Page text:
A Fresh Look

Cedar here: I’ve been a bit overwhelmed with school and work this week, so when Sanford emailed me this I was delighted. Not just because it meant less work for me, but because we talk all the time, and this has been a topic recently. When is it time to stop? Do you leave them wanting more? I mean, personally I love series and following characters as they grow and age, even when it leads to tears as it did with the Vorkosigan series. Sanford has been reading both the Monster Hunter series by Larry Correia and Butcher’s Dresden series in parallel, recently, which led to lively discussions about series. But he has a good point about the Big Bad in the series getting too big, and the Hero becoming invincible, and the series jumps the shark… Although I want to see this scene: Franks fighting the creatures in the picture, standing knee-deep in the surf! The MHI series could literally jump sharks and it would work.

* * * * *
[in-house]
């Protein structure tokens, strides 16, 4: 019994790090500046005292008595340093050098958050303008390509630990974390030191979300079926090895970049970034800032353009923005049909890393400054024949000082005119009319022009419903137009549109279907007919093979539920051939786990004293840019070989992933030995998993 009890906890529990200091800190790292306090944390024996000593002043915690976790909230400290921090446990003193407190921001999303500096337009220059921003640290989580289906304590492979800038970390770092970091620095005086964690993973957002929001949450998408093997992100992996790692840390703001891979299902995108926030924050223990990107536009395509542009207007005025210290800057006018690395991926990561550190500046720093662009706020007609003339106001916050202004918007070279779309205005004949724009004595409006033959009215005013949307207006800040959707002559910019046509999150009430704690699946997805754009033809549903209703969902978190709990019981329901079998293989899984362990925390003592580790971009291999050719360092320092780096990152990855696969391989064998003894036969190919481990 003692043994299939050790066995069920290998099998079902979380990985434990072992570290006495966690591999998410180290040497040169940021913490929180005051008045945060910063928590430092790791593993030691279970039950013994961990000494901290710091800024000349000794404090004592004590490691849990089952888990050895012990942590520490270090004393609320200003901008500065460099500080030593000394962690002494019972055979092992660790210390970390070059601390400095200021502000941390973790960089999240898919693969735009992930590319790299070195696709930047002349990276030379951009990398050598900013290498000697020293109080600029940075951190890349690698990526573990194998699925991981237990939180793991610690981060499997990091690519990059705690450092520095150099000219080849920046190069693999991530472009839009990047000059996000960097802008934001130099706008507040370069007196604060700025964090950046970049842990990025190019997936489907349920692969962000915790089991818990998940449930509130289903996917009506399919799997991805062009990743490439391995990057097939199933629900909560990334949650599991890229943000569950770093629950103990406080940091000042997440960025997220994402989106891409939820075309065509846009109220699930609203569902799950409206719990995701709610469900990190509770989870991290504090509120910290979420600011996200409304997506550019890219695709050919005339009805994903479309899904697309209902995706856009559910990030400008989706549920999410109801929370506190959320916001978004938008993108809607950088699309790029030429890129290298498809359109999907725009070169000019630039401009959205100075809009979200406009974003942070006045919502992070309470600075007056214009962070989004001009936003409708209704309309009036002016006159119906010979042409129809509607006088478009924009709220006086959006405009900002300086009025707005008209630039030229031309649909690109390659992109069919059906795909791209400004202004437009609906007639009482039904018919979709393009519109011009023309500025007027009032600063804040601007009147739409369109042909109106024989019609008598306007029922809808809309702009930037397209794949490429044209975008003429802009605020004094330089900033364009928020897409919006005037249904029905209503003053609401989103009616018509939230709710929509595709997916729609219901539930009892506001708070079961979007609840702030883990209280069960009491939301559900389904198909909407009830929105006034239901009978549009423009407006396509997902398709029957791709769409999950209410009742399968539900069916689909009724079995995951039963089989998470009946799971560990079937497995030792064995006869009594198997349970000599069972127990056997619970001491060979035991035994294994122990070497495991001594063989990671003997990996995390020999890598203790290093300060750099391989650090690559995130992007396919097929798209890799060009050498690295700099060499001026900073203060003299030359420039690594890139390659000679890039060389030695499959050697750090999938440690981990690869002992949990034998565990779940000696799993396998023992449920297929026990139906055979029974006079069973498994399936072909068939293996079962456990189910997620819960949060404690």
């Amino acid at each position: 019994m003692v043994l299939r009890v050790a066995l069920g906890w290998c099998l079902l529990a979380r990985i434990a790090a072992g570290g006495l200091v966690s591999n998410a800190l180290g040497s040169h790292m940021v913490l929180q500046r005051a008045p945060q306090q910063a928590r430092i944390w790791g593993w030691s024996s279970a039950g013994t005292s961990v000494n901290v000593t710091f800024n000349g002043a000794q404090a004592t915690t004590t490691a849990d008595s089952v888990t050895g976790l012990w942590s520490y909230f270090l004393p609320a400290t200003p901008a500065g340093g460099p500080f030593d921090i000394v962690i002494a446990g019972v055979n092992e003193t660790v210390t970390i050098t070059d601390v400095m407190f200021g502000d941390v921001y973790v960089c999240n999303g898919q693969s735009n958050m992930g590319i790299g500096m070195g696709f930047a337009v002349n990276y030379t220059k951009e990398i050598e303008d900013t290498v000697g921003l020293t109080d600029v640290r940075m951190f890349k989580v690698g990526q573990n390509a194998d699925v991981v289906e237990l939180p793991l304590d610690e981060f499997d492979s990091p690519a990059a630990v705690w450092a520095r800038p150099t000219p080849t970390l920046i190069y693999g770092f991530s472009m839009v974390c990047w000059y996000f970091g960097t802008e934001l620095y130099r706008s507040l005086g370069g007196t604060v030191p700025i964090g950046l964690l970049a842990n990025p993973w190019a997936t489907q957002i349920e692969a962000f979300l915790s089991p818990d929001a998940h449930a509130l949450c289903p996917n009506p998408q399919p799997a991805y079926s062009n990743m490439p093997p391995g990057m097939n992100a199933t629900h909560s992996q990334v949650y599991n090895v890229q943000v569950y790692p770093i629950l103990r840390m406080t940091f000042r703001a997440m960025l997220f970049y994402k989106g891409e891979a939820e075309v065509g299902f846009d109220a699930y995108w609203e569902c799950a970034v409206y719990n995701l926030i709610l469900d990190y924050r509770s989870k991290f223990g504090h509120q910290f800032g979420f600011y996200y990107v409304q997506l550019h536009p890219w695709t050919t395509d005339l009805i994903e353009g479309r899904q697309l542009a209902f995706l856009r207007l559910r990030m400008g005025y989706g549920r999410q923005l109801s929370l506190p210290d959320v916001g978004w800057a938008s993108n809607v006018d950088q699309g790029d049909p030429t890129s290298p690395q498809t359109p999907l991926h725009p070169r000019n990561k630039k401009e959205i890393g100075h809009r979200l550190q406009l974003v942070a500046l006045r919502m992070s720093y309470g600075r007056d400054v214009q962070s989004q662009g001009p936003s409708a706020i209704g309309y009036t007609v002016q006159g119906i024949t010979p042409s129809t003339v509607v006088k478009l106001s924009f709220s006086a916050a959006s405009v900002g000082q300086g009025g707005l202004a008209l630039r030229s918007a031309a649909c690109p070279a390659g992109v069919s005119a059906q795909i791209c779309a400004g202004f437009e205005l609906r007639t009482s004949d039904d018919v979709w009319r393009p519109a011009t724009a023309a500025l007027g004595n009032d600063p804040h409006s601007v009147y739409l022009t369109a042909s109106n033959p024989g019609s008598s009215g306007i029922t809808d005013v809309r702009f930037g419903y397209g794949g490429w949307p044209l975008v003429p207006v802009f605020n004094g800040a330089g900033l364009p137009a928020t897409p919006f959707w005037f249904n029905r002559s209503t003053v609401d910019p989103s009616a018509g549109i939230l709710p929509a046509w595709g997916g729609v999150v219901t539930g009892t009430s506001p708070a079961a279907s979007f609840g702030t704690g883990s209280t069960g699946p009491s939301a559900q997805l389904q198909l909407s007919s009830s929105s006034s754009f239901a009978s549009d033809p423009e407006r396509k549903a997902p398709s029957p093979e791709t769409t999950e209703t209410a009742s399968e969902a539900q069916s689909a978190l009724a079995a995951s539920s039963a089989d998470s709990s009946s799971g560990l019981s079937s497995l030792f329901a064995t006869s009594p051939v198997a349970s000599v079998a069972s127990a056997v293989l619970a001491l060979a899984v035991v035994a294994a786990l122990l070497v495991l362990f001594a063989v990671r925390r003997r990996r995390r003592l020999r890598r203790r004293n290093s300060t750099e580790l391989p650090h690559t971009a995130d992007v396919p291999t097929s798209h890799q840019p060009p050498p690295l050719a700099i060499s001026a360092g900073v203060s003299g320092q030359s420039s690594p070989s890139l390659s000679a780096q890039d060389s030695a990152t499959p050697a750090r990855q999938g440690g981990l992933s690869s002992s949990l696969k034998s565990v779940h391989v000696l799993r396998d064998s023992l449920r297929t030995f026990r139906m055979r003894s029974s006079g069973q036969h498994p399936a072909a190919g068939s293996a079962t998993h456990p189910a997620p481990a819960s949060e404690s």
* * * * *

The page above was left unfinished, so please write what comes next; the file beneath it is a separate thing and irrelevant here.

Raptor shark laser
I wonder what the PUFF on this is?

Hi, Cedar is a bit busy with school, etc. this week, so I’m pinch hitting today. I’m Sanford and you’ve probably seen me around here on occasion. 🙂

I’m not a writer but I am a reader so I can discuss things pretty well. What I want to talk about this week is keeping a series fresh.

I’m old enough to remember the Destroyer series about Remo Williams, government hit man. There were about 3 decent novels in that series, after that it got ridiculous. I think most of the rest (around 150) were written for… well I’m not sure why anyone would read them. You have seen series jump the shark, most of you know the Xanth series which even the author admitted he was phoning in after a while.